- Consistently reinforce customer service expectations with your team.”
One of the most common breakdowns in marketing occurs at this step. Many businesses get plenty of leads through their marketing tactics, yet they fail to maximize or capitalize on those leads in a meaningful way – And then they blame their advertising!
Customer Retention and Referrals
Consider this fact. The reason a lot of businesses struggle to increase their profits is this: the cost of losing customers exceeds the cost of profits gained from new customers. Again, I will reference the excellent book, No BS Guide to Maximum Referrals and Customer Retention, in which coauthor Shaun Buck illustrates the potential of just reducing the loss of customers, or attrition, by only five percent.
Let’s say hypothetically you have 1,000 customers who spend on average $1,000 per year, grossing your business $1 million dollars per year. You lose five percent of those customers every year—some through natural attrition (people die, move, etc.) and the rest through dissatisfaction with your service or competitive offers from lower-priced national retailers. This equates to 50 customers or $50,000 of lost customer revenue per year. But let’s expose the true value of the lost customers over a five-year horizon:
- 50 customers lost per year = 250 customers lost over 5 years
- 250 customers @ $1k per = $250,000 of lost revenue over 5 years
- On average, you get 2 referrals per 50 customers, and over 5 years that equates to 10 lost customers and another $50,000 in lost revenue.
- Total lost revenue = $300,000 (almost 1/3 of your annual gross revenues)
- Cost of investing in ways to keep more customers = much less
What if you reallocated a small portion of your overall budget to improving customer retention: training for your staff, upgraded customer relationship management software, and direct mail and email campaigns designed to keep existing customers engaged with your products and services at all stages of their buying process? Something like this could be done for as little as $10,000 per year, and if you just reduced attrition by 2.5 percent, it would mean you lose 25 fewer customers per year.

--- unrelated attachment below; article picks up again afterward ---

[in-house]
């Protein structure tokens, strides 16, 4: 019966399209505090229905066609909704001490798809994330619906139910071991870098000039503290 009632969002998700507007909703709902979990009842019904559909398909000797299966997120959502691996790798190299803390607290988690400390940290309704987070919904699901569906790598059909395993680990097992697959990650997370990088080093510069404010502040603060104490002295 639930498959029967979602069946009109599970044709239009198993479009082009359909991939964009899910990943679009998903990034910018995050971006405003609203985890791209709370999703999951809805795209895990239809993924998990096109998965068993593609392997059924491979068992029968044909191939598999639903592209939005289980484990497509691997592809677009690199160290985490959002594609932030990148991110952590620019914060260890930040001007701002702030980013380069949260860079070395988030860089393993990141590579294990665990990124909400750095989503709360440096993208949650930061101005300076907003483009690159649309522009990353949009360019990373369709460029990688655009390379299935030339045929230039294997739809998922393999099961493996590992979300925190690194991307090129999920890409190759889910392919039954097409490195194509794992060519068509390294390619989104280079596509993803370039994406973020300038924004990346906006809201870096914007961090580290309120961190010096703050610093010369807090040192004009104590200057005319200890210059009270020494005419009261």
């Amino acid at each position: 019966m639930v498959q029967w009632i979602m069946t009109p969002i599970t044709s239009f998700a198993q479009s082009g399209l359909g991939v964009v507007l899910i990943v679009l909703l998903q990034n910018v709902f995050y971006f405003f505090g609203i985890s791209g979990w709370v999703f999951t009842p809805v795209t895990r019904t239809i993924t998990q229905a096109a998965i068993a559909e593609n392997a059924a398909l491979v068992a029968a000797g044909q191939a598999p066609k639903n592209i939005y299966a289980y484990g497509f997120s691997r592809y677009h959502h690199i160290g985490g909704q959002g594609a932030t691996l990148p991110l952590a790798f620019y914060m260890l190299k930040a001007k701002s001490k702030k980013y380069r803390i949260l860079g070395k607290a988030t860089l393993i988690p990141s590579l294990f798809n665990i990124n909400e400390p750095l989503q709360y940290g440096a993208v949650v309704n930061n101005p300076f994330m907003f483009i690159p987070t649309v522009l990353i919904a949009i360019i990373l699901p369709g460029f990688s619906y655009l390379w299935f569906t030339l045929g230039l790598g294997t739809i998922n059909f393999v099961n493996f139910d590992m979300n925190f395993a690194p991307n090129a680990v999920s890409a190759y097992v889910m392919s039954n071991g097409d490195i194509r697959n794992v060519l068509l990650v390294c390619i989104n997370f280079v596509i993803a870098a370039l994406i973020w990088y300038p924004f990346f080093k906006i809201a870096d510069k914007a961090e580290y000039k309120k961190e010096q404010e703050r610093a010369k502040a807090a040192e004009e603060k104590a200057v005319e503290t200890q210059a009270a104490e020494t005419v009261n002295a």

- 25 retained customers per year = 125 customers saved over 5 years
- 125 customers @ $1k per = $125,000 in saved gross revenues
- You retain 5 referrals, resulting in 25 new clients and $25k in saved revenues over 5 years.
- For a minimal investment, you saved $150,000 from leaving your business.
In his book Flip the Funnel: How to Use Existing Customers to Gain New Ones, Joseph Jaffe argues customer acquisition is a waste of money, while retention and loyalty deserve the lion’s share of your budget. I absolutely agree. But somehow you need to build up a customer base.
Once you have a robust database of happy customers, you have a significant asset—perhaps more valuable than any physical inventory, equipment, or real estate. I’ve heard the single easiest way to double your business is to convince each of your current customers to bring a friend.
Depending on how mature your business is, and your personal desire to grow, your needs may differ. If you’ve been in business for a long time and have a large customer database, you may find a better return on investment through value optimization and retention with email marketing, direct mail, VIP sales, and events. If you are a new business without customers, allocate more of your budget to efficiently capturing new clients. Never can any one of these areas be ignored, but generally it’s a more efficient model to generate revenue from an existing clientele base.